OUR VIEW: No candidate has been more poorly vetted since Dan Maes.
Police records obtained by Colorado Peak Politics reveal a long and troubling criminal record for 3rd Congressional district candidate and state Representative Sal Pace (D-Pueblo). His criminal rap sheet reveals two arrests for public urination, one for felony burglary and larceny, as well as a bench warrant for failure to appear on his second public urination charge.
- March 12, 2004 Pace was pulled over and charged with driving without a valid license, driving under restraint, driving without proof of insurance, expired license plates and suspended license plates. He pled guilty and was fined for the suspended license plate violation.
- August 15, 2003 Pace was arrested for public urination, his second charge for public urination. He pled guilty.
- August 29, 2003 A warrant was ordered for Pace’s arrest for failure to appear in court on the public urination charge.
- April 20, 1996 Pace was arrested for obscene conduct, which Pace has confirmed was for public urination.
- October 5, 1995 Pace was arrested and jailed for felony burglary in the 3rd degree and larceny, which Pace has said was for attempting to steal from his dorm’s vending machine.
These revelations, barely three months after Pace announced his candidacy for the 3rd Congressional district make Pace the worst vetted candidate since Dan Maes.
It’s one thing to have a criminal rap sheet as a state legislative candidate in a safe district where no one pays much attention to the race.
It’s entirely different to run for Congress in a competitive district with a long and illustrious criminal background that invites comparisons to disgraced New York Congressman Anthony Weiner.
Most conspicuous on Pace’s rap sheet is the news that he’s been arrested for public urination not once, but twice. While a Denver Post story last year noted Pace’s first charge for relieving himself in public, the Peak is the first to report news of a second public urination arrest, which occurred in the summer of 2003.
Pace attempted to explain away his first public pee-pee problem, and his contemporaneous burglary arrest, as brain dead moments as a college student.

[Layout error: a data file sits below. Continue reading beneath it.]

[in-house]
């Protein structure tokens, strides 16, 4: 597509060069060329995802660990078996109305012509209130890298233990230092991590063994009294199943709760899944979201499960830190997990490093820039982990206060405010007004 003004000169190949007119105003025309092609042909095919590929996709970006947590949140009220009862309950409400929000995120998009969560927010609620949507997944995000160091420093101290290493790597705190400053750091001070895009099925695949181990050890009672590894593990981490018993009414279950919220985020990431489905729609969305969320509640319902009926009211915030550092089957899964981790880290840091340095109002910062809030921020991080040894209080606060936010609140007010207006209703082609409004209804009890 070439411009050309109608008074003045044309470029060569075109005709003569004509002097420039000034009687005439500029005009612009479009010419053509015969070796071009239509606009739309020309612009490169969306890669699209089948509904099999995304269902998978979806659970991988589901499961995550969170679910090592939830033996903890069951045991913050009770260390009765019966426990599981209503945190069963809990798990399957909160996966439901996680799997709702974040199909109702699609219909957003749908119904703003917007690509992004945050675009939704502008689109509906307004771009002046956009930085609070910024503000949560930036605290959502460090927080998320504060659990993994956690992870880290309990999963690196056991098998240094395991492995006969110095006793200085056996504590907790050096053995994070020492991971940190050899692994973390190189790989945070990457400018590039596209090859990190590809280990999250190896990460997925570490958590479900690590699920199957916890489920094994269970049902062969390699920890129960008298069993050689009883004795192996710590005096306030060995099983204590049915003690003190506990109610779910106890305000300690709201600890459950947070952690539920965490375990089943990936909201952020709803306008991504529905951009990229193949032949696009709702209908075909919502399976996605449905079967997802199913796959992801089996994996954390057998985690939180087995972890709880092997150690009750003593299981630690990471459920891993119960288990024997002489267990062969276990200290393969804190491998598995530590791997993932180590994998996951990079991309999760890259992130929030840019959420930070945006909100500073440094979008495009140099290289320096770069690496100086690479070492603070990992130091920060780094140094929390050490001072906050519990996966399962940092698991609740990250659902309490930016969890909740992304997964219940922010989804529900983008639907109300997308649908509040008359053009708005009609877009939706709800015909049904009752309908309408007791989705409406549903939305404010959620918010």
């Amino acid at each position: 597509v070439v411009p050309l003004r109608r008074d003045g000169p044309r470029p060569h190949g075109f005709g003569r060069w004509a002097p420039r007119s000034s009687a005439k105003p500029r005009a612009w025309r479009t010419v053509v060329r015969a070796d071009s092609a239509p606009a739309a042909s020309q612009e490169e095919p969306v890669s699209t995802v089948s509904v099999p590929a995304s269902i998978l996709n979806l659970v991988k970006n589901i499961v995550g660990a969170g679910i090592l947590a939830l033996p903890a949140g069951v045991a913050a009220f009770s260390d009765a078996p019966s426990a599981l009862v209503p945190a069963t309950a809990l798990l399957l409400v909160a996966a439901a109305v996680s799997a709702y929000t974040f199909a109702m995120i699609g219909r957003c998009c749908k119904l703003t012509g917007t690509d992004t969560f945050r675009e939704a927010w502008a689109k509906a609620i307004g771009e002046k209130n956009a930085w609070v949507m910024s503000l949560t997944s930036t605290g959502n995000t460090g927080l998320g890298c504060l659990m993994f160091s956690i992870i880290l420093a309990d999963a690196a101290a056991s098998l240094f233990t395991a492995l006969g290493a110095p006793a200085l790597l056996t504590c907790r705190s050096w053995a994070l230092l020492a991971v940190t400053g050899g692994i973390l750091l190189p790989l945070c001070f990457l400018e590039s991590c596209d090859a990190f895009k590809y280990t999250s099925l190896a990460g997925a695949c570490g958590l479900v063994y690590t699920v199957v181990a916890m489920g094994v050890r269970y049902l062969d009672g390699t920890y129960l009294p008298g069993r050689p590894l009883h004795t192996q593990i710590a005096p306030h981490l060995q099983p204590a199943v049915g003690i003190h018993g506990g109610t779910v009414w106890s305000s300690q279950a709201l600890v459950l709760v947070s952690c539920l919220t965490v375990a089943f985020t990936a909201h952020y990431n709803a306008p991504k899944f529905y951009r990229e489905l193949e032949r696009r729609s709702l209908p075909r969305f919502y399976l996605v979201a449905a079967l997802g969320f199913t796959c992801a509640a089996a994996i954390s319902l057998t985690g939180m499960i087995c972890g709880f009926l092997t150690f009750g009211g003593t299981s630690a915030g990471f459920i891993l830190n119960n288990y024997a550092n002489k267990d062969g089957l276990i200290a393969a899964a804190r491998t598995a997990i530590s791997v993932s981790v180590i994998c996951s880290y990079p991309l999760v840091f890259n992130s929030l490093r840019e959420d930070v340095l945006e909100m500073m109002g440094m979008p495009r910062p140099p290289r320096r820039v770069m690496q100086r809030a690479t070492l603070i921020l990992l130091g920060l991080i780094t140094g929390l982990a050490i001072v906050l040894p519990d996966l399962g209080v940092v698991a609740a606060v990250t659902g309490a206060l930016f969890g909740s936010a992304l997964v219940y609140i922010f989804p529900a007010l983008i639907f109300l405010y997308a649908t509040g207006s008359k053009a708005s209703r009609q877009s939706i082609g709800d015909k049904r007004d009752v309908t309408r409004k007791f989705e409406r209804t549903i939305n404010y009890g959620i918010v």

Per The Denver Post:
“Both incidents occurred while I was a freshman at Fort Lewis College.”
And he told the Pueblo Chieftain:
“When my two boys are older I will use this experience to show them how mistakes can live with you your entire life,” he said.
But when Pace was nabbed a second time for dropping trow in public he was no longer a college student, but climbing the Democrats’ partisan political ladder.
In 2002, he was a regional director for the Colorado Democratic Party.
In 2003, he was working with environmental groups to help defeat Referendum A, a ballot initiative that would have allowed the Colorado Water Conservation Board to borrow up to $2 billion for public and private water projects by issuing bonds.
A few months after being nailed a second time, Pace worked for then-state Representative John Salazar as a political aide at the Capitol. Pace would go on to be a top level operative in Salazar’s campaign for the 3rd Congressional district in 2004, and ran his re-election campaign against now-Congressman Scott Tipton in 2006.
Pace’s second arrest for public urination can’t be written off as the misdeeds of a stupid college kid; Pace got nailed with his pants down while he was three rungs up the Democrat political ladder (excuse the mixed metaphors).
The incident didn’t occur on a college campus, but rather right next to the state Capitol on one of the most policed streets in the state.
Pace’s frankly embarrassing record of using sidewalks as urinals is only the start of the House Minority Leader’s long and checkered criminal rap sheet.
His driving record in Denver from 2004 includes charges for driving under restraint, a charge that was later pleaded down to a conviction of driving with suspended license plates. Driving under restraint is driving while knowing you had no legal right to, such as driving with a suspended license. The charge carries with it a mandatory minimum sentence of five days in jail.
While he wasn’t jailed for that offense, Pace did end up in the slammer for felony burglary in the 3rd degree and larceny charges on October 5, 1995. Pace has told The Denver Post the incident was in regards to stealing from his dorm’s vending machine.
At the time, Pace told the school newspaper of his alma mater Fort Lewis College, “The Independent,” that he was “under the influence of alcohol” during this incident. Fort Lewis College placed Pace on probation.
The next year, on April 20, 1996 Pace was arrested for obscene conduct. He was also “under the influence of alcohol” during this incident, according to Pace’s comments to The Independent.
Under college rules, the criminal charges spurred a mandatory disciplinary hearing. Pace was sentenced to 20 hours of community service, probation and was told he must attend alcohol counseling.
At the time Pace was a student Senator, and after his criminal melee he was asked to resign his position in exchange for not being suspended from school.
Vice President of Student Affairs for Fort Lewis College Betty Perry told The Independent that Pace was the only student Senator in school history to go before the Disciplinary Hearing Committee.
Pace tried to fight the dismissal, claiming if he was forced to step down it would stifle student voices.
Fort Lewis College did not buy that specious and hollow argument, and he was forced to resign in November 1996.
All of this adds up to a troubling record for a Congressional candidate in a competitive district. Pace’s past has caused trouble for his political career once before, and these new revelations are likely to add major questions about his candidacy.